In a note at the end of the chapter, the authors make passing reference to the Ernabella Choir, which has been a significant vehicle for providing a structured space in which children can be instructed and socialized, and one that has filled that role for many decades now.  (The Choir was founded in the 1940s, but the Children’s Choir, I discovered while doing some more research for this post, dates back to only a year before my visit to Amata.)

After reading that chapter and its footnotes, I began to wonder if, behind Hector’s talk of his work with the Choir, there was really an assertion of his identity and his role in the community that was larger and far more meaningful than I had grasped that day in Amata four years ago.  Was this a classic example of indirection in speech?  Not simply a recounting of one episode in a life that was obviously full of achievement, but a manifesto of sorts on Hector’s part.  Could his talk of the Choir have been his way of telling us about his commitment to holding the young people, and especially the young men of his community?  And in so doing, alerting us to his intentions about the work he was undertaking in instituting a program of painting among the men.  Was his story a commentary on the tableau of silent, focused energy we saw in the men’s shed that day?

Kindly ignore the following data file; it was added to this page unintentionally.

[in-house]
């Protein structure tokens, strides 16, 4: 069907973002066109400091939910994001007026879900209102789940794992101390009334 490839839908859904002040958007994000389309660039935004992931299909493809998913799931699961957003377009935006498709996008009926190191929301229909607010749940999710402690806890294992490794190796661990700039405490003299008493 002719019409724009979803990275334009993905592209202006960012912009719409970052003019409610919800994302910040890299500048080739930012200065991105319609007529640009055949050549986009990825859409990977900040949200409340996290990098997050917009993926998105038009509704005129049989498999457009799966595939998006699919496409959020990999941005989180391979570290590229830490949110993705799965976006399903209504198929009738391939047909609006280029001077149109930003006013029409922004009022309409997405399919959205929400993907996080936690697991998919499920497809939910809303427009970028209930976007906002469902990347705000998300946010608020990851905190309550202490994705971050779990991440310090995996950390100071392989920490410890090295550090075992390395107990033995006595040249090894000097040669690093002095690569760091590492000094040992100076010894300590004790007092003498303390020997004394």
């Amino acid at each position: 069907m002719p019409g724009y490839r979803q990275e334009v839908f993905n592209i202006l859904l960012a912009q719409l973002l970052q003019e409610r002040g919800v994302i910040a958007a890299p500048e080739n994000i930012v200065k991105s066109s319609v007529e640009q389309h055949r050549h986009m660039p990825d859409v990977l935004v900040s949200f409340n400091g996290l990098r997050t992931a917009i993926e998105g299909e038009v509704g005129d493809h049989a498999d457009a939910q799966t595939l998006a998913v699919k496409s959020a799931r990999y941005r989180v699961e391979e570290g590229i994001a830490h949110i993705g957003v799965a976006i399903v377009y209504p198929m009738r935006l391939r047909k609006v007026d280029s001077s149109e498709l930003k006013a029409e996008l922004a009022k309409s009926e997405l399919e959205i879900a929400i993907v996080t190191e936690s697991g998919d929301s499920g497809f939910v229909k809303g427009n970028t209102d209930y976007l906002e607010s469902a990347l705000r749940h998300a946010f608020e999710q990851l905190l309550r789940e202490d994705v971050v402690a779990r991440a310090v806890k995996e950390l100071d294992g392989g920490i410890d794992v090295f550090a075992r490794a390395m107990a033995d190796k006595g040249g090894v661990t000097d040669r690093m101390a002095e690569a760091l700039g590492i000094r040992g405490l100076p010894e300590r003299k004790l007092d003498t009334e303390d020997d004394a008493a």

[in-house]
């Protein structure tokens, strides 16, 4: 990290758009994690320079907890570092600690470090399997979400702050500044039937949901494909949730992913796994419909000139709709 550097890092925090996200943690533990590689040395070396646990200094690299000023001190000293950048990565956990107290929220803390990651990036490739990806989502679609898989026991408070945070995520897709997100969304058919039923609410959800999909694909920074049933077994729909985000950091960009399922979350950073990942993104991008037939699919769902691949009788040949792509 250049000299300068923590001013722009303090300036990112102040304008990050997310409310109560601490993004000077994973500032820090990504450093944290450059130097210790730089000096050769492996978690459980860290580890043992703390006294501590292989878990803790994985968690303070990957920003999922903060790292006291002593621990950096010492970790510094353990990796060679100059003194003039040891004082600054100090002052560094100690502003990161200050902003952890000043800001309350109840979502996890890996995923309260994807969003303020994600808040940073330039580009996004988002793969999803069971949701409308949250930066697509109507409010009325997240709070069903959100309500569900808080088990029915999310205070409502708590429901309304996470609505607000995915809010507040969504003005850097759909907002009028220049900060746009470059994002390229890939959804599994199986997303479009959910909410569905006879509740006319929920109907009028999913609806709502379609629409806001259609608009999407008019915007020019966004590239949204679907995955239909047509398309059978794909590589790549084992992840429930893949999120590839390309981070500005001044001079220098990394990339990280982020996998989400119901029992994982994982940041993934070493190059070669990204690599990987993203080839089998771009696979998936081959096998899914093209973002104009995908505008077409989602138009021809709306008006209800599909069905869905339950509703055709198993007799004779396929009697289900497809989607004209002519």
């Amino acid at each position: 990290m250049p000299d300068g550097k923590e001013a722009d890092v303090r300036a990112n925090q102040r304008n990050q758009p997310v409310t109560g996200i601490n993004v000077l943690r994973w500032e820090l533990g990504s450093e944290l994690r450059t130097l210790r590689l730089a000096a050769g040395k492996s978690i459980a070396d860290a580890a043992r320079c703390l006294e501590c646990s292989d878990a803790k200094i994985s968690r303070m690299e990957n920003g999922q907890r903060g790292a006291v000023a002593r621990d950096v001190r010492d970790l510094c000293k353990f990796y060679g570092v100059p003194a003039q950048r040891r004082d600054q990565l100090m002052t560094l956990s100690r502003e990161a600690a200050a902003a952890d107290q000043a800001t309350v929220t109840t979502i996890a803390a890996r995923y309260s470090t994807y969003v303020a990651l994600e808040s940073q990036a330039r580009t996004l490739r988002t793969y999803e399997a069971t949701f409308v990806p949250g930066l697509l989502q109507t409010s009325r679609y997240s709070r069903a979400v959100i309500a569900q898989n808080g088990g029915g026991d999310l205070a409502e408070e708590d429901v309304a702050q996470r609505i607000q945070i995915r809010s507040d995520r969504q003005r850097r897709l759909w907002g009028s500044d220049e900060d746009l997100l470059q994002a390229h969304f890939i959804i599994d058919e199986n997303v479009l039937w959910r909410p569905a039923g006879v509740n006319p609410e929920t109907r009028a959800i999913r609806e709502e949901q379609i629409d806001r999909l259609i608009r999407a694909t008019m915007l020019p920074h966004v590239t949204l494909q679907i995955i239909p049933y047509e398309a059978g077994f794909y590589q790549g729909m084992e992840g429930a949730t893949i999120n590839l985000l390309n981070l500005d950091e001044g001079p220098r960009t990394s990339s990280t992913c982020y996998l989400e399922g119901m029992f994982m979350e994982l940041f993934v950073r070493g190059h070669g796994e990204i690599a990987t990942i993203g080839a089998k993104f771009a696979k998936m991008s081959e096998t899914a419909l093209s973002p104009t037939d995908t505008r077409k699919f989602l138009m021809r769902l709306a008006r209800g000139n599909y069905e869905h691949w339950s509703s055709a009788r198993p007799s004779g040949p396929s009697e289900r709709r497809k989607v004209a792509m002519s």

I expect that I’ll never know the answer to those questions.  But the speculation has deepened my respect for the old man and the arc of his life’s story.  It has made me remember once again that I should be alert to nuance and to context.  It has reminded me, like Frank Young’s recently published essay on Anangu painting, that there is much that is not revealed, and that what is not said is usually more important than what is overtly expressed.  It is the story, not the marks on canvas, that is most meaningful.  The surface is just that: a surface.  Behind it stands the truth.

The Ernabella Children’s Choir